- Paul Baran and Paul Swezy, Monopoly Capital: An Essay on the American Economic and Social Order (New York: Monthly Review Press, 1966). ↩
- See Naomi Klein, The Shock Doctrine: The Rise of Disaster Capitalism (New York: Picador, 2007); Antony Lowenstein, Disaster Capitalism: Making a Killing out of Catastrophe (London: Verso, 2015). ↩
I was lucky enough, during one of the few trips I made into London from the West Country via rail, to catch a musical performance of Coleridge’s Rime of the Ancient Mariner by the Trad Academy Sea Shanty Choir at historic Wilton’s Music Hall. The show was at 7:30 pm on 15 July, a Saturday; and because the last train back to Templecombe would leave Waterloo Station at precisely 9:20, I had to find lodgings in London for that night or risk getting “locked out” and, possibly, forced to pay through the nose for a few restless hours in a room that didn’t fit into my budget (this had happened once before, but is a story for a different day). I booked a room for that night in a nearby Chamberlain’s (the pub chain) hotel about a ten minute walk from the music hall. I showed up there several hours early, ate fish and chips, requested “iced tea” as my complimentary beverage (to the utter dismay of the bartender), climbed the five flights of stairs to my room (for the lift was broken), and took a nap. After the 140-minute train ride in, and another two hour walk from the station (I refused to pay for a cab), I knew that I needed to sleep or I would be unable to savor the coming performance.
Students in survey poetry courses often encounter poems in anthologies. Poetry anthologies are comparatively inexpensive and well edited, and they offer an eclectic mix of brilliant work from a diverse set of authors. Much like the poems they contain, though, anthologies themselves can become sites of deep critical inquiry and fantastic resources for instructors wishing to train students on matters of book history and editorial practices. Margaret Ferguson, Mary Jo Salter, and Jon Stallworthy’s The Norton Anthology of Poetry (2005) offers a case in point: the decisions that the editors made when presenting John Keats’s famous ballad, “La Belle Dame sans Merci,” reveal some of the difficult choices that editors must make when compiling an anthology, and become an occasion for exploring the competing versions of Keats’s poem and the ways in which historical and contemporary editors have shaped its meaning.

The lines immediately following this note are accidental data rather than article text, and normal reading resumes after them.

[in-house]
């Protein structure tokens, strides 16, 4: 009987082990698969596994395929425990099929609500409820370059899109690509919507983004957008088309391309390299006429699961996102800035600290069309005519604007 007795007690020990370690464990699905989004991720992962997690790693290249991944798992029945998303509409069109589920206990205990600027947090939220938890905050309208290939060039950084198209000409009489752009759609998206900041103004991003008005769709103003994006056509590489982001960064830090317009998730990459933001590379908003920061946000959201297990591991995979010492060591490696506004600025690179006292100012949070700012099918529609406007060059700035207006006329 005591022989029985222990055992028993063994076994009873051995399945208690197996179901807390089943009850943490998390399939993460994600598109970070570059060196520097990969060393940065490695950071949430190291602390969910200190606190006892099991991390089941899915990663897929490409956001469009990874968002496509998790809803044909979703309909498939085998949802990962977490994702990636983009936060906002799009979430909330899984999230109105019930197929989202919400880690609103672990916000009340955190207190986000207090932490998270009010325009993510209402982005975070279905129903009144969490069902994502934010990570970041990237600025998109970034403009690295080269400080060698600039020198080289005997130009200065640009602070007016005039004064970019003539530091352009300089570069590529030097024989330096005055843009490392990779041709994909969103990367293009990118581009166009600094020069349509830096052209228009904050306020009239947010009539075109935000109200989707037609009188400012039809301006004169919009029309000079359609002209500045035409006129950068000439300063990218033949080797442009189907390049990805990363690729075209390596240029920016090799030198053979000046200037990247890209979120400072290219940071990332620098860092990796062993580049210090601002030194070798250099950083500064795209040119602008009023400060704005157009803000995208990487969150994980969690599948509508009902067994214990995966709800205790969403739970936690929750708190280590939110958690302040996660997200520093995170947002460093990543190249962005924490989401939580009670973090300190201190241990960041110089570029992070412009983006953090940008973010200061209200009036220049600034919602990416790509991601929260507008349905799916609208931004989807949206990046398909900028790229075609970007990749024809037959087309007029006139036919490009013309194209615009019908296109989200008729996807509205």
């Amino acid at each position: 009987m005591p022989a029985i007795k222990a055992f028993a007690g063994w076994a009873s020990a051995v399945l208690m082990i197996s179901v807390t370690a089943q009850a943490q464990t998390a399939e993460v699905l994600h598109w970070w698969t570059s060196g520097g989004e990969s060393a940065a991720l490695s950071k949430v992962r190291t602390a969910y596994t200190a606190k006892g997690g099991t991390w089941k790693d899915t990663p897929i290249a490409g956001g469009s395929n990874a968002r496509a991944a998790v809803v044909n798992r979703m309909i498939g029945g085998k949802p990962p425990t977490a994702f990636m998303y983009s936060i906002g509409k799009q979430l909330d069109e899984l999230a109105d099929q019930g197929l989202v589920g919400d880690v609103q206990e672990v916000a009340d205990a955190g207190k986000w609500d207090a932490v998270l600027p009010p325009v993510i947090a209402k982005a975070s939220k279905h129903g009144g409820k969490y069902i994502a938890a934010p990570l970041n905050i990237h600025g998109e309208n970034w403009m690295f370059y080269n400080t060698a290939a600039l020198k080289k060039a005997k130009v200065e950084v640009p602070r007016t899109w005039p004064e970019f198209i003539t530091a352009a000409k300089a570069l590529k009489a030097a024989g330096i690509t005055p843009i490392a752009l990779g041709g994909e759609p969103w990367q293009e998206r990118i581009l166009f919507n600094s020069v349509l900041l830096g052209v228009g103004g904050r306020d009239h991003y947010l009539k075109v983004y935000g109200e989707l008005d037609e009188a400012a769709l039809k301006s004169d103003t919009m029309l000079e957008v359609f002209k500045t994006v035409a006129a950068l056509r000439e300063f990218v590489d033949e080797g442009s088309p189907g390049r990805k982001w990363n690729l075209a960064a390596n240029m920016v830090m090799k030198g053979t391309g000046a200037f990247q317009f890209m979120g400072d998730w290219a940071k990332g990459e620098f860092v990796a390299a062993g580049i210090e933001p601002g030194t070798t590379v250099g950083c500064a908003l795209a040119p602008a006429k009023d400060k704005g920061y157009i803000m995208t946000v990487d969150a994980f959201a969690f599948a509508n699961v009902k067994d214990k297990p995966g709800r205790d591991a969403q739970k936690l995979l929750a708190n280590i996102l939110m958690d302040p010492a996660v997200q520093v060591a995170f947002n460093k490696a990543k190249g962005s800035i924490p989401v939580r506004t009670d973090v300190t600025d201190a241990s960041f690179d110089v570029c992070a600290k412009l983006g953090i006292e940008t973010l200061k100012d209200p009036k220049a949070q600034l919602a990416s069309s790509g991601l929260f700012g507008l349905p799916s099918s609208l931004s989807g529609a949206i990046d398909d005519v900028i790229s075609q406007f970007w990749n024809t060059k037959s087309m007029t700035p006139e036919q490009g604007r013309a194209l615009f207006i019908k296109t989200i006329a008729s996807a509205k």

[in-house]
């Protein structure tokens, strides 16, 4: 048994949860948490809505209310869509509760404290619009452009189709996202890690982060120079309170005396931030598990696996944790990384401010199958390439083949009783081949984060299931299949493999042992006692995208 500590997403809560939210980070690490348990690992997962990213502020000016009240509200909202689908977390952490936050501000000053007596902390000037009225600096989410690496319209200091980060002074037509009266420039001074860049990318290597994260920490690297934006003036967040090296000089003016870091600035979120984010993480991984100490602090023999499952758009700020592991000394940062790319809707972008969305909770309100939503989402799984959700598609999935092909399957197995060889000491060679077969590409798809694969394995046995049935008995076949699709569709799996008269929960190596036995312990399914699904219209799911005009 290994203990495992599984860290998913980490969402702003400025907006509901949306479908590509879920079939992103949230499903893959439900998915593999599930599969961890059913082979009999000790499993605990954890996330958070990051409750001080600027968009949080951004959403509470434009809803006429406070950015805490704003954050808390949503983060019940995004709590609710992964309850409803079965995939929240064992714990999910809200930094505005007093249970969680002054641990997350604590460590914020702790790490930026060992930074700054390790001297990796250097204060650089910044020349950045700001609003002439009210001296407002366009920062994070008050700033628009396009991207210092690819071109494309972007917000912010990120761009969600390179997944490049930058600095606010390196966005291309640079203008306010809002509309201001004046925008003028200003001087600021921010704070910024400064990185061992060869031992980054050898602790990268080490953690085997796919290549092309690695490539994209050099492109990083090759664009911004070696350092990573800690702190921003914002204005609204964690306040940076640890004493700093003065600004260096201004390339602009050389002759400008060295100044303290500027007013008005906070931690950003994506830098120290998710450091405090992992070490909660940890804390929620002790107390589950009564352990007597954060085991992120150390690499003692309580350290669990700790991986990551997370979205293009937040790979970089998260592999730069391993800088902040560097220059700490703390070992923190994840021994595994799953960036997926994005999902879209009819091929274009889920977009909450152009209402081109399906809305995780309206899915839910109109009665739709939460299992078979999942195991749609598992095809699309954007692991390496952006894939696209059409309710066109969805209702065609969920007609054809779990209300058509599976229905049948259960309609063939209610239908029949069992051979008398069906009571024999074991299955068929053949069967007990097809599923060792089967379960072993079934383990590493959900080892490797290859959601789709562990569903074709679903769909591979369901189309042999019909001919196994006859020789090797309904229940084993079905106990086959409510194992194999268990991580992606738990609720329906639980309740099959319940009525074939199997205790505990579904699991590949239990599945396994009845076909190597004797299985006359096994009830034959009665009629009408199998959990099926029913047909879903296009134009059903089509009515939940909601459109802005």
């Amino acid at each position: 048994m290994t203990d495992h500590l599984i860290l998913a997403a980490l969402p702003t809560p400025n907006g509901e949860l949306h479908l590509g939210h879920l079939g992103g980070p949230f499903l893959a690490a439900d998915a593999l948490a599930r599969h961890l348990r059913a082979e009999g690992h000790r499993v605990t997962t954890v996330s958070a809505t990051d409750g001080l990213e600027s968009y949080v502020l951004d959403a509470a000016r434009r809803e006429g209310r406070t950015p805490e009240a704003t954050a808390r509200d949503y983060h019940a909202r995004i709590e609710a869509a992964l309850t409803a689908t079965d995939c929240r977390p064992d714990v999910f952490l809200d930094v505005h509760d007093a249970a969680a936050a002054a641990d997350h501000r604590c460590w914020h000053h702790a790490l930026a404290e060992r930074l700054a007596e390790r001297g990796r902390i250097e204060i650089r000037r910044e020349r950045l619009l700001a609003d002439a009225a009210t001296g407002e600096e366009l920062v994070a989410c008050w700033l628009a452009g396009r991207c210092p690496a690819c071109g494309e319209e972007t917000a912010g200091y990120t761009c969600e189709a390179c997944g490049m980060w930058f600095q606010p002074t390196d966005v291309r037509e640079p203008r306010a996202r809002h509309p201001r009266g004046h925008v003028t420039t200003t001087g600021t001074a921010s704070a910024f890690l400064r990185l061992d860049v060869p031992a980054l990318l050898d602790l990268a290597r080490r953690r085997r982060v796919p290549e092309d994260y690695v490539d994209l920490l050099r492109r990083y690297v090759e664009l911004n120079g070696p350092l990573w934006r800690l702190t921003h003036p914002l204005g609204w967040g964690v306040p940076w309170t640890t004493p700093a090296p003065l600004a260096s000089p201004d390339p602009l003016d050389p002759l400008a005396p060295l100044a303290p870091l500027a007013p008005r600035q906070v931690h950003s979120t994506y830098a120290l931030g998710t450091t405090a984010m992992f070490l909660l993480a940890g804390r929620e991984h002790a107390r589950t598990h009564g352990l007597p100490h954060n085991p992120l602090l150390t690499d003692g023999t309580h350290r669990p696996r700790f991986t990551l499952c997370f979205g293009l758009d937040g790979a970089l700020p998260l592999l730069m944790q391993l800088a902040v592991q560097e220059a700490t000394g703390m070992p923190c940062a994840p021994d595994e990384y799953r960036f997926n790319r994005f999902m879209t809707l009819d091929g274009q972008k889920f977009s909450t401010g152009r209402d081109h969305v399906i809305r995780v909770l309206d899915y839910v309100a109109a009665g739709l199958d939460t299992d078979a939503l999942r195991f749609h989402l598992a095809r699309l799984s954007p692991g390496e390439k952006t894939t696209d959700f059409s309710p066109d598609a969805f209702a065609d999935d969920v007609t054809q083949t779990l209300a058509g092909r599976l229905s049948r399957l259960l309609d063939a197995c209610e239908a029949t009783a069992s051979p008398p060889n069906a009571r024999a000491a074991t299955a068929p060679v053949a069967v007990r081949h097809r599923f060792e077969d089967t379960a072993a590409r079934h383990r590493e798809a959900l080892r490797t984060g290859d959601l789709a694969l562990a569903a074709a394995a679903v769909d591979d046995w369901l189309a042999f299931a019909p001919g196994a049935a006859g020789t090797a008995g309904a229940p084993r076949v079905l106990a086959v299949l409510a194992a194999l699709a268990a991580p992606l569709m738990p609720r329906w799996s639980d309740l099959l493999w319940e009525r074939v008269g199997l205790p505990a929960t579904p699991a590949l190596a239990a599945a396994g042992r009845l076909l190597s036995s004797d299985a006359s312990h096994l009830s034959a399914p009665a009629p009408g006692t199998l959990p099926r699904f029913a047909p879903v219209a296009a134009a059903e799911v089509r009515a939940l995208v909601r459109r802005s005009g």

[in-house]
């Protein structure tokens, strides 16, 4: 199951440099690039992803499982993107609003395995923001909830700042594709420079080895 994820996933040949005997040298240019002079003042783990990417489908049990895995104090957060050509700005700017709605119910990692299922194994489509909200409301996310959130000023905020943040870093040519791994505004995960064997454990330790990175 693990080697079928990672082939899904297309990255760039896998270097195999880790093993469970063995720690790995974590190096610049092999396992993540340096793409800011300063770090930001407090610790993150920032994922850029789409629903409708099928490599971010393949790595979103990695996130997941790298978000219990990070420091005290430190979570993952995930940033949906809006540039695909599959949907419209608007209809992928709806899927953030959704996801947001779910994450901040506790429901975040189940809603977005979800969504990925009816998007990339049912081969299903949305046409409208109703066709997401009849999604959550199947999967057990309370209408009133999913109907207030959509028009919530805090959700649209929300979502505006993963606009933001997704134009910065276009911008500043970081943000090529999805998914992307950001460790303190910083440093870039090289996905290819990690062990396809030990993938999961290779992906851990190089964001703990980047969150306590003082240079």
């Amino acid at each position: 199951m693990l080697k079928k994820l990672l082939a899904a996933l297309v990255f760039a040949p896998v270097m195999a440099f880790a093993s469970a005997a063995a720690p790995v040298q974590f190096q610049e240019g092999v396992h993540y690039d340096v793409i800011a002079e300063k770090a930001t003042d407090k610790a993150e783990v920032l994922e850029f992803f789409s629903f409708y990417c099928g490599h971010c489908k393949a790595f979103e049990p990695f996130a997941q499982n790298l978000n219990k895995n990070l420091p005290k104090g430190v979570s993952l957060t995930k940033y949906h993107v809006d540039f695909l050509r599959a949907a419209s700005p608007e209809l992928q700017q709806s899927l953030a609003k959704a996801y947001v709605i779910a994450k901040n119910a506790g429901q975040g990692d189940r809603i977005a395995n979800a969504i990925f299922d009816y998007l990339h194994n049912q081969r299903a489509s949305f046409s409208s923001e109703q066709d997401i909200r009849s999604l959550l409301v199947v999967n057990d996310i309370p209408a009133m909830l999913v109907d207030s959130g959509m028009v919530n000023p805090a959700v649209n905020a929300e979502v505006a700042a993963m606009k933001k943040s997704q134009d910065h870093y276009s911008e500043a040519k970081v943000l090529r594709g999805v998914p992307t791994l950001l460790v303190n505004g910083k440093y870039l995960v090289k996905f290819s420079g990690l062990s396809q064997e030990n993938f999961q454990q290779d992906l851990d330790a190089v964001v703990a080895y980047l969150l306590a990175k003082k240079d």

I recently took a class in post-colonialism which was subtitled “Place and Space in Contemporary Anglo-American Literatures.” The professor wanted us to think like real estate agents: that is, to always be repeating the mantra “location, location, location” as we read various contemporary texts. One of the novels we read for class was V.S. Naipaul’s The Enigma of Arrival, the autobiographical story of a Trinidadian writer who retires to the English countryside in Wiltshire, living in a guest cottage on the edge of a manor that has fallen into disrepair.
In October, I found myself facing a new problem in the interpretation of music, with broader implications for the engagement and understanding of the arts generally. It has taken this long to begin to work it out. Then, I saw the contemporary indie electronica group ODESZA. The show was amazing. Yet, it yielded a profound sense of vertigo, the kind we all sense, and become been sensitized to, in romantic poetry. How do we contend with art when the aesthetic object–traditionally understood–radically recedes from view?